1 hour eBook on China from Penguin and The Economist

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Penguin has gone into partnership with The Economist. The book publisher’s digital series of exclusive short works, known as Penguin Shorts, is to publish a collection of reports entitled Penguin Economist Specials.

The reports, originally written for the magazine, consider the most pressing and topical of issues – from the changing shape of global power to the far-reaching impact of emerging technologies.

The Penguin Economist Specials will launch tomorrow (1 March) with five titles priced at £1.99. The subjects include China by James Miles; employment prospects by Matthew Bishop; mobile digital gadgets; the increasing success of video games; and women’s continuing workplace problems.”

(Read the full story at Penguin and The Economist form partnership | Media | guardian.co.uk.)

The books are designed to take about an hour to read. You can buy the China book on iTunes (for iPhone/iPad) or for Kindle (eReader, phone app or Mac/PC)

Here’s the publisher’s blurb:

The Penguin Economist Special reports delve into the most pressing economic issues of the day: from national and global economies, to the impact of trade, industry and jobs. Written to be read on a long commute or in your lunch hour – be better informed in under an hour.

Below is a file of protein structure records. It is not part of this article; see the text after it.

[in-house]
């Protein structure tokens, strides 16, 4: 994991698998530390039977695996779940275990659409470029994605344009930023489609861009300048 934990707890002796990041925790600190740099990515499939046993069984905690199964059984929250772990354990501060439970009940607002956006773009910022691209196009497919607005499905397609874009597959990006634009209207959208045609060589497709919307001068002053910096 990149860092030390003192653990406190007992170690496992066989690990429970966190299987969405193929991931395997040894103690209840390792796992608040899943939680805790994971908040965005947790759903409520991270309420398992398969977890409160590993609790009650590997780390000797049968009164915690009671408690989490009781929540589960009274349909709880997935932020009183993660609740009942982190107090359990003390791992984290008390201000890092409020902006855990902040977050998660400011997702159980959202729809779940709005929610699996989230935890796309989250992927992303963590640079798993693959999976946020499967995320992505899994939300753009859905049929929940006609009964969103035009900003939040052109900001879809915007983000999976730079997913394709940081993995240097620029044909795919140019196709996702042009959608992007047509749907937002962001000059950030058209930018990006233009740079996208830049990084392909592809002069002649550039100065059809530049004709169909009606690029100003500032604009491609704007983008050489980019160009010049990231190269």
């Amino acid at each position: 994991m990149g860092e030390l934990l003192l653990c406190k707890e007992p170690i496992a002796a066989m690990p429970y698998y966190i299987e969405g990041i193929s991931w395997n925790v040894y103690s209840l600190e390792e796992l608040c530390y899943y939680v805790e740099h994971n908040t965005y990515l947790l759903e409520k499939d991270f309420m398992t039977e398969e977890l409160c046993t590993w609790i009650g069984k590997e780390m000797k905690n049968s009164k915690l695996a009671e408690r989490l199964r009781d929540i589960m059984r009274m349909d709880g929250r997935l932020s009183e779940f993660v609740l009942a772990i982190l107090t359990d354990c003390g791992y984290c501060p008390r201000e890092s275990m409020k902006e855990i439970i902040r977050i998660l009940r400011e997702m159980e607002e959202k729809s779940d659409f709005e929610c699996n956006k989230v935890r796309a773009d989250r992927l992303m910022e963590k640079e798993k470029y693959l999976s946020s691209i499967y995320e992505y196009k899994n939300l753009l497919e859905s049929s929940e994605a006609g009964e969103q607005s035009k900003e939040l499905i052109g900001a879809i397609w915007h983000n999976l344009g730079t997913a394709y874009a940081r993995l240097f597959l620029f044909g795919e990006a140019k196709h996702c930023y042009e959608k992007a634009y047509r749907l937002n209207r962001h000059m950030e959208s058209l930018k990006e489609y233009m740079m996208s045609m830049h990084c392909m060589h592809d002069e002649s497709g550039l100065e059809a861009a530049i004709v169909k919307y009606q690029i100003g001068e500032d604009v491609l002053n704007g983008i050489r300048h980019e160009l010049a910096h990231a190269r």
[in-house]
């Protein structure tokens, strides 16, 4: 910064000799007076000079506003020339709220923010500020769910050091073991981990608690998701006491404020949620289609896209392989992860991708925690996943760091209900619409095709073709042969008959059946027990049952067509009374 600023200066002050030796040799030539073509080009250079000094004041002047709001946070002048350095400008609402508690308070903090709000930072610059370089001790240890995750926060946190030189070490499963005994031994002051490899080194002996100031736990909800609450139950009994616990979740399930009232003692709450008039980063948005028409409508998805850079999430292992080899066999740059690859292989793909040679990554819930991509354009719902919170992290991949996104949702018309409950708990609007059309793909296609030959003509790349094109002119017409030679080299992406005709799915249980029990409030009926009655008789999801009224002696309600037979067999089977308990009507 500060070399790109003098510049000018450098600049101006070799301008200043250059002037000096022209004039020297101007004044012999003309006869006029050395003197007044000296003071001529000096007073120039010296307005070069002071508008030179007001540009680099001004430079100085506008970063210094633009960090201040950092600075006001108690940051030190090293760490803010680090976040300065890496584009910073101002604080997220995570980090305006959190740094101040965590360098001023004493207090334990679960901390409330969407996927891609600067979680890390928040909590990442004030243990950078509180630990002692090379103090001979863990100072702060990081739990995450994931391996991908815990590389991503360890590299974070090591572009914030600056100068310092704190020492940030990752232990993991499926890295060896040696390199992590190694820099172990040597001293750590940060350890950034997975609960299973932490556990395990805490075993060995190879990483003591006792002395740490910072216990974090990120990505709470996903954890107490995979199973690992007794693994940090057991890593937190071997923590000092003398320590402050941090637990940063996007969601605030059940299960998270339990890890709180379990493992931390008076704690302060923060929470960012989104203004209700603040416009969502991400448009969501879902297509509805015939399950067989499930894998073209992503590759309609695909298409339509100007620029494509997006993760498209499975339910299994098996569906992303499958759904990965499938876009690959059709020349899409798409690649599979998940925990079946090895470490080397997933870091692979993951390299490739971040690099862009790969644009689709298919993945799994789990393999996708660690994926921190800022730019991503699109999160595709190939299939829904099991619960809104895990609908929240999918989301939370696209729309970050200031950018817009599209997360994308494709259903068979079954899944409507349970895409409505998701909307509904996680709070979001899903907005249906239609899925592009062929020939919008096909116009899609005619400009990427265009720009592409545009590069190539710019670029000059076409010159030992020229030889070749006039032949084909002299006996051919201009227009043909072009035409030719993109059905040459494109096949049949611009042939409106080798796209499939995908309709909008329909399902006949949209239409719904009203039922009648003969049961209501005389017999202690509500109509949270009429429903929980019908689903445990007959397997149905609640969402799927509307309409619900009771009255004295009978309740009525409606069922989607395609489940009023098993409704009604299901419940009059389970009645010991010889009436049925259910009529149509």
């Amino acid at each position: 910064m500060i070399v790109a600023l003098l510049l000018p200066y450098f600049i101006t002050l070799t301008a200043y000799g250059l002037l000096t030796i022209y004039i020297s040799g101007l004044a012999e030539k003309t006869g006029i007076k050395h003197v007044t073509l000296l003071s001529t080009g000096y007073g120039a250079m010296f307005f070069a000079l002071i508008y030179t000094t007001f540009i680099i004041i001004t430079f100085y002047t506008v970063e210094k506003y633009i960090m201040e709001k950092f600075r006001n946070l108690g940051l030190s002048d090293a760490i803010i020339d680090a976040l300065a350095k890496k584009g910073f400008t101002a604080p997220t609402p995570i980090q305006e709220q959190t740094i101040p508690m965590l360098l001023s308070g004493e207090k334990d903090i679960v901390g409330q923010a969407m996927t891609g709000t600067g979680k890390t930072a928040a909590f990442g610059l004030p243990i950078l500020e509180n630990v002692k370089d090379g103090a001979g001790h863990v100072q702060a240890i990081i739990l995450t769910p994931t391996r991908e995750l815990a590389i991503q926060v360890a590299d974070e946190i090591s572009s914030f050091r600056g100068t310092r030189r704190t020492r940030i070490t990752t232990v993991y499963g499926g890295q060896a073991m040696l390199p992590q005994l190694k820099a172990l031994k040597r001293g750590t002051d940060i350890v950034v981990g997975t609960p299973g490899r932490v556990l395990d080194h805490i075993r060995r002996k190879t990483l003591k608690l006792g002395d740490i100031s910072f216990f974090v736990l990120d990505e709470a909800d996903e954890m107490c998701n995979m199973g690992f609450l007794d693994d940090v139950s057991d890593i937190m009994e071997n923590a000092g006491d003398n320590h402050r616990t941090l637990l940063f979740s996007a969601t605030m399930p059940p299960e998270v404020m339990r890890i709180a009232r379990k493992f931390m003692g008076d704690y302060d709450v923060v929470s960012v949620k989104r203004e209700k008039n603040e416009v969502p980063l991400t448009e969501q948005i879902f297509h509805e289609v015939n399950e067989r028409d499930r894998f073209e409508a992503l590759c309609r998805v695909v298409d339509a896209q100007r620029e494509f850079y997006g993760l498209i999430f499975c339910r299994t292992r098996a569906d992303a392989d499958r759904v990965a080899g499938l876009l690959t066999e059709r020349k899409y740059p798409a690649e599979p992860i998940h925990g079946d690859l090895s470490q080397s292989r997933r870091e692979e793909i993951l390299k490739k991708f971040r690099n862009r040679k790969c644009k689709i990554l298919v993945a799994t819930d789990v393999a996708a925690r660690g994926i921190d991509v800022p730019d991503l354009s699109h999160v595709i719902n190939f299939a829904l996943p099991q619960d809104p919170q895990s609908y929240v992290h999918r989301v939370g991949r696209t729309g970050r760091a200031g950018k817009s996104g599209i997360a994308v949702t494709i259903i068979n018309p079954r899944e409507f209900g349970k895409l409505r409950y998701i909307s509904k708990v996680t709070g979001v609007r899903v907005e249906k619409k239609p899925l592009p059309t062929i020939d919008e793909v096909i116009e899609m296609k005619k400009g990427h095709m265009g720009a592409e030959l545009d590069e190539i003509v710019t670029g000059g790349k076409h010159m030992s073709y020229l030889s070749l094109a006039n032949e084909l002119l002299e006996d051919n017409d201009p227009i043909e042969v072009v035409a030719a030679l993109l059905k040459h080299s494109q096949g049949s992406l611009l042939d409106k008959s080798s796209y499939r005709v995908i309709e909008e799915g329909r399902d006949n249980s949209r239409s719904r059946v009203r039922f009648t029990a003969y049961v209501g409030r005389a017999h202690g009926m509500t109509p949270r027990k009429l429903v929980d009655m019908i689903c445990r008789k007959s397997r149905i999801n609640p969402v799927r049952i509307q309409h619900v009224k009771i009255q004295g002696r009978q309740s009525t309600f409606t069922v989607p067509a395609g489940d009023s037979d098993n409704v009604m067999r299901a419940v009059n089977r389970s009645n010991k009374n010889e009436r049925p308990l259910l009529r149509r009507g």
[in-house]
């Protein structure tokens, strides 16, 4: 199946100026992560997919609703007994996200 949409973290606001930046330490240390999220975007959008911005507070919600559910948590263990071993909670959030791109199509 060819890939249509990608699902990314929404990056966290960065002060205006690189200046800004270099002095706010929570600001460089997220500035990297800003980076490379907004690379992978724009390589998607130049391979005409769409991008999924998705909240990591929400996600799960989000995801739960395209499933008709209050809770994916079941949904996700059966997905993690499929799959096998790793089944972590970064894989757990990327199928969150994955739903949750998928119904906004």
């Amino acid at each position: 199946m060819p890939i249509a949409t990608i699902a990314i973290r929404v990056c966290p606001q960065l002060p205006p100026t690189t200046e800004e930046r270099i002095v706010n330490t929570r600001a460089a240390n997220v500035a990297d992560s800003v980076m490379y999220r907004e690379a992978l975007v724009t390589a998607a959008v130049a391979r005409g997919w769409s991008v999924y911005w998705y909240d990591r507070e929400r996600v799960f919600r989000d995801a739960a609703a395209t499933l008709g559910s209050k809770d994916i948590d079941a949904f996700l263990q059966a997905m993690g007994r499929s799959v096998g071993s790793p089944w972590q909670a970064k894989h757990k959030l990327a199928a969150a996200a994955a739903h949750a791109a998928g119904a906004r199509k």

‘The line up for next year’s change of leadership does not give cause for optimism’ says James Miles, the Economist’s China correspondent.
With a heavily state owned banking system, waning numbers of workers in a labour intensive industrial economy and lack of development in new business, China’s current boom may be set to bust.
In the following sections, James Miles examines the restrictive nature of government in China, and what it will mean for the country and the rest of the world.

  • Urbanisation: Where do you live?
  • Rising power, anxious state
  • China’s new leaders: The princelings are coming
  • Growth prospects: Beware the middle-income trap
  • Deng & Co
  • Government’s role in industry: The long arm of the state
  • Demography: Getting on
  • Ideological battles: Universalists v exceptionalists

I’ve just downloaded my copy…

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